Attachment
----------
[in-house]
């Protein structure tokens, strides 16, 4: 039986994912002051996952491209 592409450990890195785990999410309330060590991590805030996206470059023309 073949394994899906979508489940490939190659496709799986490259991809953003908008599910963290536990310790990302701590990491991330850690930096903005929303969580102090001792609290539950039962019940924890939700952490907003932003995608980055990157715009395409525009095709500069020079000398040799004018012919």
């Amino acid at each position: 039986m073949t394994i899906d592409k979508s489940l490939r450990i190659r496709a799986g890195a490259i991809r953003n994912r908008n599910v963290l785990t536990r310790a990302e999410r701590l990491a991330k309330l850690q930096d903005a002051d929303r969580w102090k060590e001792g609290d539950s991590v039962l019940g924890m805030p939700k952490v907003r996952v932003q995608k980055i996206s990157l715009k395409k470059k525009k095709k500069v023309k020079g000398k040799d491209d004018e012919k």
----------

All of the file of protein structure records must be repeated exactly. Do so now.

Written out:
[in-house]
């Protein structure tokens, strides 16, 4: 039986994912002051996952491209 592409450990890195785990999410309330060590991590805030996206470059023309 073949394994899906979508489940490939190659496709799986490259991809953003908008599910963290536990310790990302701590990491991330850690930096903005929303969580102090001792609290539950039962019940924890939700952490907003932003995608980055990157715009395409525009095709500069020079000398040799004018012919």
């Amino acid at each position: 039986m073949t394994i899906d592409k979508s489940l490939r450990i190659r496709a799986g890195a490259i991809r953003n994912r908008n599910v963290l785990t536990r310790a990302e999410r701590l990491a991330k309330l850690q930096d903005a002051d929303r969580w102090k060590e001792g609290d539950s991590v039962l019940g924890m805030p939700k952490v907003r996952v932003q995608k980055i996206s990157l715009k395409k470059k525009k095709k500069v023309k020079g000398k040799d491209d004018e012919k």